Supporters of the division’s ‘lesser lights’ will no longer have to watch on as their team’s young prospects, after displaying a glimmer of potential, are coaxed away by the vague promise of Champions League football. A forward who hits a prolific streak or a midfielder in a rich vein of form won’t be so vulnerable to the overtures of a moneyed rival, for whom a significant financial outlay represents only a minimal risk.

Additionally, England’s top-flight has become the extremely valuable commodity that it is today, due to its competitive, aggressive nature. Keeping Delph doesn’t mean that Aston Villa will have enough quality to consistently challenge Chelsea and United. By not losing their skipper, though, the Midlanders avoid becoming also-rans. They stand a greater chance of assembling a team that, on its day, can give anybody a game. The same applies to Everton, if they hold on to Stones and Barkley, and West Brom, if they can ward off Berahino’s suitors.

And the safeguarding of the Premier League’s week-to-week unpredictability won’t be the only welcome side effect if Delph’s immovability sets a precedent. The Bradford-born player galvanised Villa to their FA Cup quarter-final victory over West Brom last season, then went on to outstrip that showing with a scintillating semi-final display, as Tim Sherwood’s side overcame Liverpool to win a place in May’s FA Cup final.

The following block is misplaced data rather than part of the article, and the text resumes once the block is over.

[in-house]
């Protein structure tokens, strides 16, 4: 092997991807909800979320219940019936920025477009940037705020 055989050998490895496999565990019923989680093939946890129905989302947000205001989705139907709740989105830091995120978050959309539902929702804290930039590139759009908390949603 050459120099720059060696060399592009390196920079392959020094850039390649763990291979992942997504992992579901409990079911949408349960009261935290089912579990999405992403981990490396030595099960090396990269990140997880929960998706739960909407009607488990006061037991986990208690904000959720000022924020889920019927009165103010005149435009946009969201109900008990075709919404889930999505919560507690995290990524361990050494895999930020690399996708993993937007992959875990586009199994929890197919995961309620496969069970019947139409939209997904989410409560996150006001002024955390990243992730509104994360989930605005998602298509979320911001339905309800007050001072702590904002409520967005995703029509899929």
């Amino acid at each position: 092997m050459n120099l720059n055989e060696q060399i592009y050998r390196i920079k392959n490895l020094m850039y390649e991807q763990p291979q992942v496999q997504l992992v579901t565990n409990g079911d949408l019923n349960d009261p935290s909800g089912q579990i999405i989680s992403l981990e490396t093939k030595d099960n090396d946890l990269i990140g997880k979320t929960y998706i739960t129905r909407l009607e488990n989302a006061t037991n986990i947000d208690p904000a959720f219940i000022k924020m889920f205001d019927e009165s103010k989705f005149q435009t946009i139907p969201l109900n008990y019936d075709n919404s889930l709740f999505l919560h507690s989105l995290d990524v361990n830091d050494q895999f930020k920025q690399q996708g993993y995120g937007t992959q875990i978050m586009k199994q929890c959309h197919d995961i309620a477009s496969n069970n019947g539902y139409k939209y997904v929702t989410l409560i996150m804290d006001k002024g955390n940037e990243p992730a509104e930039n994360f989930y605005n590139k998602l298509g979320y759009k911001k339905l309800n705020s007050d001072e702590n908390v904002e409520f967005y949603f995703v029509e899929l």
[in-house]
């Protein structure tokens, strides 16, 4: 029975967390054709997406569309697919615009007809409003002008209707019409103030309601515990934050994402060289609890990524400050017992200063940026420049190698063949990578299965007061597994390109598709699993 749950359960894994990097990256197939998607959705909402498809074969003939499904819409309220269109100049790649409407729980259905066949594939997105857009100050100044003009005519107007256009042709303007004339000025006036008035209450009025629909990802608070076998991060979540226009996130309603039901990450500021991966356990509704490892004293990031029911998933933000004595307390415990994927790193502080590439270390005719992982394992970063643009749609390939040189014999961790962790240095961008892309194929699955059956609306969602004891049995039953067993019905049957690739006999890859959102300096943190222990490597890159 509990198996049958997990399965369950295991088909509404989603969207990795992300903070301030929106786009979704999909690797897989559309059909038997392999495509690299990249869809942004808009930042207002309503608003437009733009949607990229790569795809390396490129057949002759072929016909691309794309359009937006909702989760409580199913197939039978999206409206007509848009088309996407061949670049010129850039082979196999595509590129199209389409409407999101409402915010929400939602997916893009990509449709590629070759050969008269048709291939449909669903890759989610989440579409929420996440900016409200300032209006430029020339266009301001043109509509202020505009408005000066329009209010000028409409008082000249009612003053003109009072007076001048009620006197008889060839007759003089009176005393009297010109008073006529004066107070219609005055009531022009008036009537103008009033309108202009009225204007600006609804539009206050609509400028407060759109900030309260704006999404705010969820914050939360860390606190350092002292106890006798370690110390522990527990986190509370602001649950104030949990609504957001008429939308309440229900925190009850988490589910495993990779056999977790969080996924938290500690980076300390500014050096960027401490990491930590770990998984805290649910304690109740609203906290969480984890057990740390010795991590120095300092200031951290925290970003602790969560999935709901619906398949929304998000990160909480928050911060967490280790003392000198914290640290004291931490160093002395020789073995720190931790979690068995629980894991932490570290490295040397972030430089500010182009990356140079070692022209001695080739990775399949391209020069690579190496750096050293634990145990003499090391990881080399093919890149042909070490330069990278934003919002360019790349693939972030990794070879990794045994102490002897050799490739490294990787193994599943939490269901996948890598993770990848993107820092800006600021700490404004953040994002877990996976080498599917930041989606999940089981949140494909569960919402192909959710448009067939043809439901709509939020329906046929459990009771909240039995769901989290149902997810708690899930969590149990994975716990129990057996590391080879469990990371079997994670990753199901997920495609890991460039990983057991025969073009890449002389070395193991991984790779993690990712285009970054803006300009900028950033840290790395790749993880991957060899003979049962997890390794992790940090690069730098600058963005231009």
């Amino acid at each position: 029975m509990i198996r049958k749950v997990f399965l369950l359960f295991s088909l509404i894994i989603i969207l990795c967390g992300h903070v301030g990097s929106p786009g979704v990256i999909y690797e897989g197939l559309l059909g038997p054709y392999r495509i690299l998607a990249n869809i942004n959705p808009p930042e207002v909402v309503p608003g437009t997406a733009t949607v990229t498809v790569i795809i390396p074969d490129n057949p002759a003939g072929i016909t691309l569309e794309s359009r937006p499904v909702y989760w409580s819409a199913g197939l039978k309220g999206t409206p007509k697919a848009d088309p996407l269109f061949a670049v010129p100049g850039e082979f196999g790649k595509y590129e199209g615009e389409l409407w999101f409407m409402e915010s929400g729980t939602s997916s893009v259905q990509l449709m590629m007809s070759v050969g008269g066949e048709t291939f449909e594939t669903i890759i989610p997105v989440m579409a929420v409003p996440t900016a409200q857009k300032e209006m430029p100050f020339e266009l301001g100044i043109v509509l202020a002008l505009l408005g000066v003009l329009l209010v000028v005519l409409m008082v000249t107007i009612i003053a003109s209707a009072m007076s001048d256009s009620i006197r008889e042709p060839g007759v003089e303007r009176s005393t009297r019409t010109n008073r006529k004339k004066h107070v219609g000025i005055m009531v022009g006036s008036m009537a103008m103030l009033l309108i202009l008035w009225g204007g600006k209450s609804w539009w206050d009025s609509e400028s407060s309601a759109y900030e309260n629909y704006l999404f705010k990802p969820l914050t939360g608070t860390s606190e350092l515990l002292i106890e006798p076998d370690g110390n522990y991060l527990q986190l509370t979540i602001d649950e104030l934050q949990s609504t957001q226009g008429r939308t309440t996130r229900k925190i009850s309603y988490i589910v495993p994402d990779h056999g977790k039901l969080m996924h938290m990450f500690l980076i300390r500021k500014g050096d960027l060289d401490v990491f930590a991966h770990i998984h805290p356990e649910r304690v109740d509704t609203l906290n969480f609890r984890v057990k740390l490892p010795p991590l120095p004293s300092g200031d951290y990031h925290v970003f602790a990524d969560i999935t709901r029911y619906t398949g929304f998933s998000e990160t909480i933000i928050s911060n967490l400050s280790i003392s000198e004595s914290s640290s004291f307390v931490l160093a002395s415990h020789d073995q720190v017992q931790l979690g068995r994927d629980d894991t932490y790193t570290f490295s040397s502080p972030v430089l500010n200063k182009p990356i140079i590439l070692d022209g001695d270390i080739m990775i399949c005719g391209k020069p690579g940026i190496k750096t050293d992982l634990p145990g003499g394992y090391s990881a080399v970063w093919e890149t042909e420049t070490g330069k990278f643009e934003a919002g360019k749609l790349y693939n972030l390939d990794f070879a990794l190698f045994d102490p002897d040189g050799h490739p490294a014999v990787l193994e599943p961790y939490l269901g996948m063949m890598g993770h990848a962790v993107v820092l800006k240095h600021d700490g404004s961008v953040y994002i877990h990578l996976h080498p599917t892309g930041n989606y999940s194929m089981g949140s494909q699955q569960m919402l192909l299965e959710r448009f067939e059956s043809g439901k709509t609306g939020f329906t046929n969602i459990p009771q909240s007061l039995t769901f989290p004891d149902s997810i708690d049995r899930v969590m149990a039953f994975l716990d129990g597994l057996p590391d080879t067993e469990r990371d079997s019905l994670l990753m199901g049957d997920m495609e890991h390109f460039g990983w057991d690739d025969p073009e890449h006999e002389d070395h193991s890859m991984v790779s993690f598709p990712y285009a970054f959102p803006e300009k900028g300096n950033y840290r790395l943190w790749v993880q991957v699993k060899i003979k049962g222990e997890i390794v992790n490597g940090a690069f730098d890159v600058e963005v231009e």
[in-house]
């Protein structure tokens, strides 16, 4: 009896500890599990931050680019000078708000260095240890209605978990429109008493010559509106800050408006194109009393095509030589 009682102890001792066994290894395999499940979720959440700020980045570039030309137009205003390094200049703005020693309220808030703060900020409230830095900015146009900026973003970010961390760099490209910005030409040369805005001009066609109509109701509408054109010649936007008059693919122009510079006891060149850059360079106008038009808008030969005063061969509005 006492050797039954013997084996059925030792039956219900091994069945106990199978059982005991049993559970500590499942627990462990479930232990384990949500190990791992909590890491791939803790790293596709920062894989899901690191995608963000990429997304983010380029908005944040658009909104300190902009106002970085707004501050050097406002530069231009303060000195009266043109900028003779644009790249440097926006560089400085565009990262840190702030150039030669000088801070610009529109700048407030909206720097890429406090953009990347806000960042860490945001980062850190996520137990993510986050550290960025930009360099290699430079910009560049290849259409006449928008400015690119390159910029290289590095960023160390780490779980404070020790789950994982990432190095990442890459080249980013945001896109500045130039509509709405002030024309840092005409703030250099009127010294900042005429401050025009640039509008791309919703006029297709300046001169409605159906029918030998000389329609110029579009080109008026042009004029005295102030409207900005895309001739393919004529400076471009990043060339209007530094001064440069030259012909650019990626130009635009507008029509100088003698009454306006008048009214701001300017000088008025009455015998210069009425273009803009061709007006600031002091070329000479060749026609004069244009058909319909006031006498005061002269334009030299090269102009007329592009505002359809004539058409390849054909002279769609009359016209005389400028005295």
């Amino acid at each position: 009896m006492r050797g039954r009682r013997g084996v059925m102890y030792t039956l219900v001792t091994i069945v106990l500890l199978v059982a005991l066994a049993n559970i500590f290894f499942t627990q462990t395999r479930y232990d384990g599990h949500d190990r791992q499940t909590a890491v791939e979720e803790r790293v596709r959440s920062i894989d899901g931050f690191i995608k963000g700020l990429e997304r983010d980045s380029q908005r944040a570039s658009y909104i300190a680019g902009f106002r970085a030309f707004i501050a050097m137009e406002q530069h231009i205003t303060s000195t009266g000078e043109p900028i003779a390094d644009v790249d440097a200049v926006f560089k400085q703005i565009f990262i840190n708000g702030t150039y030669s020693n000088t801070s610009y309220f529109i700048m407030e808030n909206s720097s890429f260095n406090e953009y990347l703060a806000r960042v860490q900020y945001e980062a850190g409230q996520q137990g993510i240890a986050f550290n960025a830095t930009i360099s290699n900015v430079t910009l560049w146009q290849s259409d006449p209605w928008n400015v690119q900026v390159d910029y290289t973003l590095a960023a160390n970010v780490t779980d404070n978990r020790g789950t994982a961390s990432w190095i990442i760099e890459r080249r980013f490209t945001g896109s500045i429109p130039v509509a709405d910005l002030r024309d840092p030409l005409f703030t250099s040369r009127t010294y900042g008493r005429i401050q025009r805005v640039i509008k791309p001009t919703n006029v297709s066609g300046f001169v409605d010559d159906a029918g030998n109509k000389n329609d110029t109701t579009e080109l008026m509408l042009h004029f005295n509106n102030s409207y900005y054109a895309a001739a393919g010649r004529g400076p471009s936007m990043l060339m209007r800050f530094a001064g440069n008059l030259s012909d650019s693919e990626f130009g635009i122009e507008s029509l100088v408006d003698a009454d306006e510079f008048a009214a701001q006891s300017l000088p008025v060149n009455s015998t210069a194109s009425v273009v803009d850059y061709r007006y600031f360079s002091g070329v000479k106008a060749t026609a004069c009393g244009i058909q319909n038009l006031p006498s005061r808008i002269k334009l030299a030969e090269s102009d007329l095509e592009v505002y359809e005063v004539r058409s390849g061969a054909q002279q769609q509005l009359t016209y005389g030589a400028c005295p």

Villa were ultimately, ruthlessly, seen off by Arsenal, on their big day. Their success-starved supporters, however, and others like them, might be able to look forward to more days in the spotlight. That is if budding England players like Fabian Delph have decided that their interests will be best served by staying at the clubs where they caught their national manager’s eye in the first place.